Once a manuscript is ready to send out, an agent will identify the type of publisher who would best suit that specific book. They rely on their experience and their knowledge of individual editors in publishing houses to know who to contact. They may submit manuscripts to one publisher at a time or to multiple publishers, depending on how they think specific editors will react. These editors trust agents they know to not submit books that don’t fit with their type of book. There is a mutual understanding between agents and editors that both sides are working together to try to get the best books published.

Once a manuscript has been sold, then the agent starts doing one of their most important jobs: negotiating contracts. New authors rarely know how complicated publishing contracts can be, and agents are familiar with the types of clauses that publishers may wish to impose, and which may not be beneficial for the author. An agent may also be involved in attempting to sell film and TV rights, foreign rights, and subsidiary rights.

The agent will then collaborate with the author throughout the publishing process, from submission to post-publication marketing. Using their experience, they can advise authors on how to handle the time it takes for a book to be published, and how to manage the multiple payments of an advance, as well as make suggestions about how to promote their books. Agents also ensure that advances and royalties are paid on time and in full.

When a first book has been sold, an agent will then work with an author to manage their future career. They will help the author refine ideas for subsequent books, act as a sounding board when authors have questions about the publishing process, and help plan a career path. This includes staying up to date on current trends in publishing, to help authors choose how to evolve as successful writers.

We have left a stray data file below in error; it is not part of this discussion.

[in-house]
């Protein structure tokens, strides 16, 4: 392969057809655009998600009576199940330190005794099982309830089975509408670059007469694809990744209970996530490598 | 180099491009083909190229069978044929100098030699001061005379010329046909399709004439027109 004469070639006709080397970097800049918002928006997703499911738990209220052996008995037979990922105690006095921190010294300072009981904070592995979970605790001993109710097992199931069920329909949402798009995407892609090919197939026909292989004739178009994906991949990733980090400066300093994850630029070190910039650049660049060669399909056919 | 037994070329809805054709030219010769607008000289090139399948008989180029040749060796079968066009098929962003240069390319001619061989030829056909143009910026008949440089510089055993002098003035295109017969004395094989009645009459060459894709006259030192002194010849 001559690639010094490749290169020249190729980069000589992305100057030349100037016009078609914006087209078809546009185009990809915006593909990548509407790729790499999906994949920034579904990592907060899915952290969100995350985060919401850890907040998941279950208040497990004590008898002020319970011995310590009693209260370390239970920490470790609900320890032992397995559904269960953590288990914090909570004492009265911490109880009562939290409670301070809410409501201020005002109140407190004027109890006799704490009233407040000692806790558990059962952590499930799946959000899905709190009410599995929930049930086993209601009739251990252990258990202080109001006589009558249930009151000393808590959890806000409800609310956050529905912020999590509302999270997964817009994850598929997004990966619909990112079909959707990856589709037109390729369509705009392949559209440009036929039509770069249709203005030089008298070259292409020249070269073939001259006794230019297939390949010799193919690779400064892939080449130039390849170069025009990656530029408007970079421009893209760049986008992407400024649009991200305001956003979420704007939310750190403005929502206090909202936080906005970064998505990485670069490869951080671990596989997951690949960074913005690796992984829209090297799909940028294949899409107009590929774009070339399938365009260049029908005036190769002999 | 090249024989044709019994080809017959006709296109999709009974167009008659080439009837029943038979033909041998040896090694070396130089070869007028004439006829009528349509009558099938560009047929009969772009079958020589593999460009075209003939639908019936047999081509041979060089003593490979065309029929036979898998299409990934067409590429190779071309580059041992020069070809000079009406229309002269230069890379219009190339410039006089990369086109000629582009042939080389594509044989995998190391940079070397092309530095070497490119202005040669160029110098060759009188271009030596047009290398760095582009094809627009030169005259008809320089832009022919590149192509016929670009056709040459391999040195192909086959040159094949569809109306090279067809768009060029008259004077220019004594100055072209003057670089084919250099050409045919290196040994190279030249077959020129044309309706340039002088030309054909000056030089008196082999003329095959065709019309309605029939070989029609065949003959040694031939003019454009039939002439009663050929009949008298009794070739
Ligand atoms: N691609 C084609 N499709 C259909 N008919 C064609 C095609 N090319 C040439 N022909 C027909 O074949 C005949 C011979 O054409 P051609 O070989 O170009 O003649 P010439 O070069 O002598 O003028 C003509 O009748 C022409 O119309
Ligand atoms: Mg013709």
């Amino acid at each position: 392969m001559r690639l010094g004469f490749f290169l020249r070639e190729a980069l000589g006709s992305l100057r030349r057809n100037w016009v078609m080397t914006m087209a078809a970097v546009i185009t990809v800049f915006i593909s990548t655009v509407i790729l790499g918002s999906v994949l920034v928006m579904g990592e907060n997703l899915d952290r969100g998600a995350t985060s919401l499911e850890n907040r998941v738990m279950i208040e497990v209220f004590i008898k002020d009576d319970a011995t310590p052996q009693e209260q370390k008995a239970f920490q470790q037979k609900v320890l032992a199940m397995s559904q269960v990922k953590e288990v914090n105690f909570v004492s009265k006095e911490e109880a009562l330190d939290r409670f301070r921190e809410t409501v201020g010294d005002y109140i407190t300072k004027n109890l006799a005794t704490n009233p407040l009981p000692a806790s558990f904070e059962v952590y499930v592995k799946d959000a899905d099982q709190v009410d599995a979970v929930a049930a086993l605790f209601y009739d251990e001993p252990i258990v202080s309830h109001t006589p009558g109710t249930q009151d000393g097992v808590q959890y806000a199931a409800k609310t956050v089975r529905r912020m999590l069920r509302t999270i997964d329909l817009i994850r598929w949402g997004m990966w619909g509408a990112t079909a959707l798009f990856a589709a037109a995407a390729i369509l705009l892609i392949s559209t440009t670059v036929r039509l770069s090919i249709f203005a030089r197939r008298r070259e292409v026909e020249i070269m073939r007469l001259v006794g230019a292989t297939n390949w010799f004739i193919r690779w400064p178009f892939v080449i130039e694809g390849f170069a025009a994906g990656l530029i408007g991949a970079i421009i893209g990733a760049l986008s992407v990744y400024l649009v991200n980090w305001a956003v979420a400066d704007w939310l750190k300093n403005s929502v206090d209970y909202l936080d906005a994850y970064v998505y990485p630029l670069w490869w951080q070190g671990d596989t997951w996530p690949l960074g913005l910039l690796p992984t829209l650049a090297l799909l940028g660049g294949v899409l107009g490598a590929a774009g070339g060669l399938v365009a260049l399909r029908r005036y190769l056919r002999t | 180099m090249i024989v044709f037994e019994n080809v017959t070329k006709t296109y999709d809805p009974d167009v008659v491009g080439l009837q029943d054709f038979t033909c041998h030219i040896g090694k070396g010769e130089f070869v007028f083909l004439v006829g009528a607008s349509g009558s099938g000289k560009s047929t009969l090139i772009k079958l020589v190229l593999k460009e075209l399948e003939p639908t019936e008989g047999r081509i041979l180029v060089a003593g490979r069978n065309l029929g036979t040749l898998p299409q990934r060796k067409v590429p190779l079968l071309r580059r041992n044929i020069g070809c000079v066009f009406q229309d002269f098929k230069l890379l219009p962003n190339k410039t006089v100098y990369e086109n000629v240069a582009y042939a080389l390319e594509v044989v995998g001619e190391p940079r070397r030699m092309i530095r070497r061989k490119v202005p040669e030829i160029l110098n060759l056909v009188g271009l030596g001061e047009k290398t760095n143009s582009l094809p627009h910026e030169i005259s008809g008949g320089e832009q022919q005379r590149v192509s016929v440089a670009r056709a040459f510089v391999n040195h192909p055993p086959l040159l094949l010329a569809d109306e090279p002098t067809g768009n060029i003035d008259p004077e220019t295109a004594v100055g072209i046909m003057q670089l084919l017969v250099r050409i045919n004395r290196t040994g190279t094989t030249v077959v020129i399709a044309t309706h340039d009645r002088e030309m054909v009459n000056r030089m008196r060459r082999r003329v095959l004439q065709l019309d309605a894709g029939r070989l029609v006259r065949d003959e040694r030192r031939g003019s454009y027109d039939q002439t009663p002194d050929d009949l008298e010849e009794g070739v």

What sort of publishers can authors approach without a literary agent?

While most large publishers require that manuscripts be submitted by agents, it is possible to send your manuscript to some other publishers. Some smaller presses and independent publishers may be open to working directly with authors without an agent. However, getting published by smaller publishers, who have limited resources for marketing and distribution, may not lead to many sales.

You can also choose to self-publish your book; in this case, you are in charge of everything. This has its pros and cons, and requires much more work than being published traditionally. Some authors prefer being in control of everything and may earn more money by self-publishing. But this is much more work than writing, which is already quite a task.

While you may not like giving up 15% of your writing income to an agent, a good agent is worth the money. From acting as a gatekeeper to traditional publishers and helping authors navigate contracts, agents are essential partners for authors wanting to make a career out of their writing.

Kirk McElhearn is a writer, podcaster, and photographer. He is the author of Take Control of Scrivener, and host of the podcast Write Now with Scrivener.

Keep up to date